Summary: Abraham questioned God’s plan to give a child to him when he was 100 years old, even as Mary wondered about God’s plan to give her a son when she was a virgin.
December 9, 2001 Heb. 11:11-12; Gen. 15-16
“How can this be?”
Do you know what the three most feared words at Christmas time are? “Some assembly required”. Oh, there are lots of good words at Christmas. Words like “Joy to the world”, “Merry Christmas”, “50% off sale”, and “Thank you”. But none of those can overcome the fear and apprehension that every dad and many mothers feel when they see those horrendous words on the boxes that their children’s presents have come in. For those words mean that inside the box, along with that wonderful present, will be…instructions!
Last year, on Christmas Eve night, after the kids had gone to bed, I spent several hours experiencing the joy of instructions. Tammy and I had bought Ben a foosball game. (That’s a table-top soccer game for those of you who don’t know.) We knew that if we let Ben open his present the next morning with the game still in the box, he would be bugging us and pestering us the whole time that we were putting it together. So we decided to put it together ahead of time. Have you ever noticed that the portions of the instructions that are the shortest and are supposedly supposed to be the easiest turn out to be those things that could almost make a preacher cuss? Everything was going along fine in this process until it came time to put in the playing field. That’s the board that has all the soccer field markings and that the ball rolls around on. This board had slats that it had to go into on all four walls of the table. I tried doing this by myself, but every time that I would get the board into the proper slat on one side, it would pop out on the other side. What was worse was that each corner of the playing field was supposed to be a little higher than the rest of the board to prevent the ball from getting stuck in the corner. I worked and worked and worked to get it in…with no success. I was getting totally frustrated. So I called for the professional. I called for Tammy. Piece of advice – never call your wife into a frustrating situation when you are already at your limit. Tammy and I almost had a fight on Christmas Eve night. In spite of our frustration, we worked together to get it done. Tammy held one side in while I worked on the other. She pushed and I pulled, and finally we got it in. Then quickly, I put in some screws to hold it all in place. With that portion of the task completed, we turned the table back over to see how our handiwork looked. It was then that I discovered that I had put some of the players in the wrong positions. I hadn’t followed the instructions completely. The only possible way of correcting my error was to take the whole thing back apart, switch the players around and go through that whole process all over again. Guess what we decided to do – leave it! What does it really matter if some of the players are facing the wrong direction and if some of the players that are supposed to be on the same team are the wrong color? It will still work. Ben wanted a foosball table. Now he had one. Did it really matter that it was put together a little bit wrong?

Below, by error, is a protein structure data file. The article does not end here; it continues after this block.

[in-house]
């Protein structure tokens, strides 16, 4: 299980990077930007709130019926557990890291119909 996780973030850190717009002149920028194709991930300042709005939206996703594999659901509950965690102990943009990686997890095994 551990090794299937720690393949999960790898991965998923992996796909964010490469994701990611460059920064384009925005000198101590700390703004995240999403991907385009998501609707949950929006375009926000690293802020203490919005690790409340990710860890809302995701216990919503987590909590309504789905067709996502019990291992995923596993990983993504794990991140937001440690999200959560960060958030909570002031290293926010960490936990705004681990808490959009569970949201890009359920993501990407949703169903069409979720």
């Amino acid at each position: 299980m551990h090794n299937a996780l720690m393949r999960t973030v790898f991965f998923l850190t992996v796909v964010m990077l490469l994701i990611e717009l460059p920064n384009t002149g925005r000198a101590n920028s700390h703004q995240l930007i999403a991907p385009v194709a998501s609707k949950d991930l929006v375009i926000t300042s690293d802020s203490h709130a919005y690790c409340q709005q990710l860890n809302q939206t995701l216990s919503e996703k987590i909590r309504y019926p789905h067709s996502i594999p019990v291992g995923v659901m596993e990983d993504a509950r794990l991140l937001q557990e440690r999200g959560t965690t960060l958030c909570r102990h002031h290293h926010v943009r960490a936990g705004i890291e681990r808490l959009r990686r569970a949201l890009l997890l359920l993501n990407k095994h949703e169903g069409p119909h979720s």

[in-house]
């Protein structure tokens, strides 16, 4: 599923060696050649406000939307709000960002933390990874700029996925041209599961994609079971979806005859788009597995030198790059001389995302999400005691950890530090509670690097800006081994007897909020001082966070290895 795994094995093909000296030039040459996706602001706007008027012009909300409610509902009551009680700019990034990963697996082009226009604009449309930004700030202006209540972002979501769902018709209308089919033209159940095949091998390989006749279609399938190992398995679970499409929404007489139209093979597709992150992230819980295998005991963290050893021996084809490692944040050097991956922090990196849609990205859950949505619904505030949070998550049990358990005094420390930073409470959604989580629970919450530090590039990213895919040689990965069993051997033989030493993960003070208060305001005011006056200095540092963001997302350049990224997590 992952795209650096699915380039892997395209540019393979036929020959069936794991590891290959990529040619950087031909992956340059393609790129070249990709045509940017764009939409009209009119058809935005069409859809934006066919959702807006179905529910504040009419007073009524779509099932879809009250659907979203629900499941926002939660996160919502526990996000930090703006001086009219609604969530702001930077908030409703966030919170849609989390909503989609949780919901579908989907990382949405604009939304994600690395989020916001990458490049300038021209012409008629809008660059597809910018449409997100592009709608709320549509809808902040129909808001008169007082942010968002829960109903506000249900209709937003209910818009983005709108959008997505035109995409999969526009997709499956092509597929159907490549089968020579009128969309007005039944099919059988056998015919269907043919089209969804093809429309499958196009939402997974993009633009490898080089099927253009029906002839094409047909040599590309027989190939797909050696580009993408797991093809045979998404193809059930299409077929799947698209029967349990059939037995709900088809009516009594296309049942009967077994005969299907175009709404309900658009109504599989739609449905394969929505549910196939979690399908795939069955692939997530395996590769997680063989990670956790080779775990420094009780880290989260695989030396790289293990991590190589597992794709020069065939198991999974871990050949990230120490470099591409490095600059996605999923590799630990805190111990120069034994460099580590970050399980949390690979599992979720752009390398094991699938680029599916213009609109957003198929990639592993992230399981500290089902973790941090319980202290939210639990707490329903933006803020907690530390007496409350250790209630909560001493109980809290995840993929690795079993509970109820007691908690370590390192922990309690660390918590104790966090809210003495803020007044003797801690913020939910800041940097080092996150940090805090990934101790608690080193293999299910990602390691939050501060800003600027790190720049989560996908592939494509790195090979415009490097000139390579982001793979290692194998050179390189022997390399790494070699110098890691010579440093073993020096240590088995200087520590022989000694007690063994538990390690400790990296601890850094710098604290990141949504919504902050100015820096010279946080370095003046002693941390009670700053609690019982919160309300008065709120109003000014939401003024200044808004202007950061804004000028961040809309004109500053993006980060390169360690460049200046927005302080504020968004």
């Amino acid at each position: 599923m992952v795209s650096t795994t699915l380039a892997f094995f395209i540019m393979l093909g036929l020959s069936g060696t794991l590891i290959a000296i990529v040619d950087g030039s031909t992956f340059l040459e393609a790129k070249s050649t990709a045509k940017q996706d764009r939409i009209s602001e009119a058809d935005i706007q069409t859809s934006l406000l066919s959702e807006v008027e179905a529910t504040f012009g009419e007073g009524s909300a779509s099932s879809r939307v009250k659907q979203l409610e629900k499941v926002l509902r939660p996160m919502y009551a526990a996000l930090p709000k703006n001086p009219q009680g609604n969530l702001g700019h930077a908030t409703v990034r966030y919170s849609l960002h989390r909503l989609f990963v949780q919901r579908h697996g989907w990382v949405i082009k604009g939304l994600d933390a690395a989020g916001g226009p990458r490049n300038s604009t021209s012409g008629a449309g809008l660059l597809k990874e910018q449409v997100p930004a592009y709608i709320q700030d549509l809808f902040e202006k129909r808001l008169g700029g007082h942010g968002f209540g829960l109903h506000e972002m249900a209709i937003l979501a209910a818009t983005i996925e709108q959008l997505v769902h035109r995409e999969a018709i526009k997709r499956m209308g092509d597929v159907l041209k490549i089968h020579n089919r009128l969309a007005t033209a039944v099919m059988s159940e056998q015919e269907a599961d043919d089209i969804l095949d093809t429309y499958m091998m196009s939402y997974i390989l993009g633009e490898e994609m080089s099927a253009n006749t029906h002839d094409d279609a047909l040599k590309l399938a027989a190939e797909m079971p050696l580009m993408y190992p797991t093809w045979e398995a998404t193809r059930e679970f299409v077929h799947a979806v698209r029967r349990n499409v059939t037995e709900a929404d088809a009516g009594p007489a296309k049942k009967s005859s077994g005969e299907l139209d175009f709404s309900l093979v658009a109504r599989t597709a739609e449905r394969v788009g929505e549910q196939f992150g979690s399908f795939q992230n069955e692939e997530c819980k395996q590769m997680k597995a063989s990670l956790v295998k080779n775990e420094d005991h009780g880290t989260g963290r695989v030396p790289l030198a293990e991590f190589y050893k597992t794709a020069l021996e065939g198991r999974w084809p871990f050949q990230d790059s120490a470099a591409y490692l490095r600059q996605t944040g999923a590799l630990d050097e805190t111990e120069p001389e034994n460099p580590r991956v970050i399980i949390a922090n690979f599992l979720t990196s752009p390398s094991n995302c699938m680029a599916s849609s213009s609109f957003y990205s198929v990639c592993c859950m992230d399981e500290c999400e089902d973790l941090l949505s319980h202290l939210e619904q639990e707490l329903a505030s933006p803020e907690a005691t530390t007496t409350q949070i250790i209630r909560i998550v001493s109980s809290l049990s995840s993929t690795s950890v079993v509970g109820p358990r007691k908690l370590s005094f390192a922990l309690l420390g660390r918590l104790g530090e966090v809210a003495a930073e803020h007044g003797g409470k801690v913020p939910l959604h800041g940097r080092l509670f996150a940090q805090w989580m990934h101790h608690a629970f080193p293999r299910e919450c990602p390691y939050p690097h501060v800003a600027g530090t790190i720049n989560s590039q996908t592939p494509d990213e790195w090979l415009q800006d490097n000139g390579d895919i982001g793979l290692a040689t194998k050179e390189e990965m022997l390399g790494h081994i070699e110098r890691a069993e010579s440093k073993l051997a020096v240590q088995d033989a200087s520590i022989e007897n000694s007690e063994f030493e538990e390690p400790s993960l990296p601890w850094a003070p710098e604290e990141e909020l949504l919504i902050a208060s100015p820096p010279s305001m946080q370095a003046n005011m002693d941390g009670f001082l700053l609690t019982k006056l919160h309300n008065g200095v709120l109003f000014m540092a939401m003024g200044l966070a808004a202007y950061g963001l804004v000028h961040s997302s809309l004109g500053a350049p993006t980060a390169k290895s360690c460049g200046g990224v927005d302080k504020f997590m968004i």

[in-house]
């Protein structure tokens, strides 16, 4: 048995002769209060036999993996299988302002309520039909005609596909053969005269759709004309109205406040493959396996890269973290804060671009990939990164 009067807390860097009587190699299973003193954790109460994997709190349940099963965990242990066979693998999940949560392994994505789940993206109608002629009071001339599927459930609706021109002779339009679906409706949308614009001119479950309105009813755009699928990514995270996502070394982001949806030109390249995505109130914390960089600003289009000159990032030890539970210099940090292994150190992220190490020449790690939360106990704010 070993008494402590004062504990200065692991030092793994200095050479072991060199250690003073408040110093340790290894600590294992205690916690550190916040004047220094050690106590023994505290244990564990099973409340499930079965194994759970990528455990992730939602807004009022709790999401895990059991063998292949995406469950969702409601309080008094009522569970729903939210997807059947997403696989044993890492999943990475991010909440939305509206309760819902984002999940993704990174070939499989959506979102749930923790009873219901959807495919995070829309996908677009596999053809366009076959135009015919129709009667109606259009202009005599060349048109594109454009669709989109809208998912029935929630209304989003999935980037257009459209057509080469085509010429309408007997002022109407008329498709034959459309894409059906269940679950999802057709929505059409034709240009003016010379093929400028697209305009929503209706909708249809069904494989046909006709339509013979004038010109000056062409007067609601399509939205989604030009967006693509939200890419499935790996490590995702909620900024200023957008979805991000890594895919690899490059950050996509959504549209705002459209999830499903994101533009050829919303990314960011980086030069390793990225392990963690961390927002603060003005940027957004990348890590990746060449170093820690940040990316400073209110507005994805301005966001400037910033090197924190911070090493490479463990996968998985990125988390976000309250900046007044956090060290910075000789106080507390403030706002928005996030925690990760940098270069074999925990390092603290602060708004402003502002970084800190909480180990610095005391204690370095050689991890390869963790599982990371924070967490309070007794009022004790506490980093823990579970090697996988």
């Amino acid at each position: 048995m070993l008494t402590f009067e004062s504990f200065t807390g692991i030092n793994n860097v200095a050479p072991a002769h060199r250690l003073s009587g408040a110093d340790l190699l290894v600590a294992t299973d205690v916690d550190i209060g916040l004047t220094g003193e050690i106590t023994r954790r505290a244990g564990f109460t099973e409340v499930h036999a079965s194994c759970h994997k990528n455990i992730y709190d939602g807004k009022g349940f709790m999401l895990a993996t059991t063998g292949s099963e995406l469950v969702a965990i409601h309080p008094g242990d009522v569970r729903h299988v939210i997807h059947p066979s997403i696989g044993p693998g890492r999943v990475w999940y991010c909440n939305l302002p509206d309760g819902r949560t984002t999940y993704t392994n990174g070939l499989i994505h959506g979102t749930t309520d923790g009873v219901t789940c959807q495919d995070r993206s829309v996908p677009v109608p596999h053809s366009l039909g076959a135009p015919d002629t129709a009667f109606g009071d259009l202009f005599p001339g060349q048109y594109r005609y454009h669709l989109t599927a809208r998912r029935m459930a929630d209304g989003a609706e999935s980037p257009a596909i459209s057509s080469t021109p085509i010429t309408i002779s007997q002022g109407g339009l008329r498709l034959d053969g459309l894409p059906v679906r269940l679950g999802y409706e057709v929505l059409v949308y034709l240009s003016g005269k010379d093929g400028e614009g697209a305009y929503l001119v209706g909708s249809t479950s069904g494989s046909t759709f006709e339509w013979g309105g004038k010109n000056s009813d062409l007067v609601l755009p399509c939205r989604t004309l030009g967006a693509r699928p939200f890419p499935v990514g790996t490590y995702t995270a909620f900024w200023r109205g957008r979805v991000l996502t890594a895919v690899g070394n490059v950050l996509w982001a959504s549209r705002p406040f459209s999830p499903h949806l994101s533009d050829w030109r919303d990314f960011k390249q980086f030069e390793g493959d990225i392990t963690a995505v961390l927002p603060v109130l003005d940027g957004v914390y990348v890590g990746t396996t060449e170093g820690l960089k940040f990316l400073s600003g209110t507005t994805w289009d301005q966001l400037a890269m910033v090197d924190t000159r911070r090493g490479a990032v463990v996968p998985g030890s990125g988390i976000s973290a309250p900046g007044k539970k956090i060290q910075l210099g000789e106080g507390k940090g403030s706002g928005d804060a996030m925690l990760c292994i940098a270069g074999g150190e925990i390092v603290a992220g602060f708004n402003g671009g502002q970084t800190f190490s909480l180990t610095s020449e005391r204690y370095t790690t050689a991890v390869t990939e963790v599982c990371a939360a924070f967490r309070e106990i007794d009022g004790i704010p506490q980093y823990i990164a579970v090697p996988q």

Many of us ask a similar question when it comes to our relationship with God. What does it really matter how I do things for God? Isn’t what I do for God more important than how I do it?
If you get the how wrong in putting presents together, what you got doesn’t really matter. Buying a bike (the “what”) for your son won’t impress him or make him happy if he can’t ride it because you put it together wrong (the “how”).
Talk about the promises made to Abram. (Genesis 12)
The fulfillment of these promises rested on Abraham having a son.
Abraham had a choice to make – believe God or not believe God. Abraham chose to believe God, and the Bible says that that faith was credited to Abraham as righteousness (Gen. 15:6).
How many of your children know at least one thing that they are getting for Christmas? How do they know? Because it is what you, or grandma and grandpa or some other relative has promised to them. They base their confidence of getting that gift on their understanding that you or whoever it is that promised that gift always keeps their promises. That may be a safe bet, and it may not be.
I make all kinds of promises. Sometimes I fulfill them, and I must admit, sometimes, I do not. My children and my wife have a right to be a little skeptical when they hear me make a promise. I am not 100% trustworthy when it comes to my promises.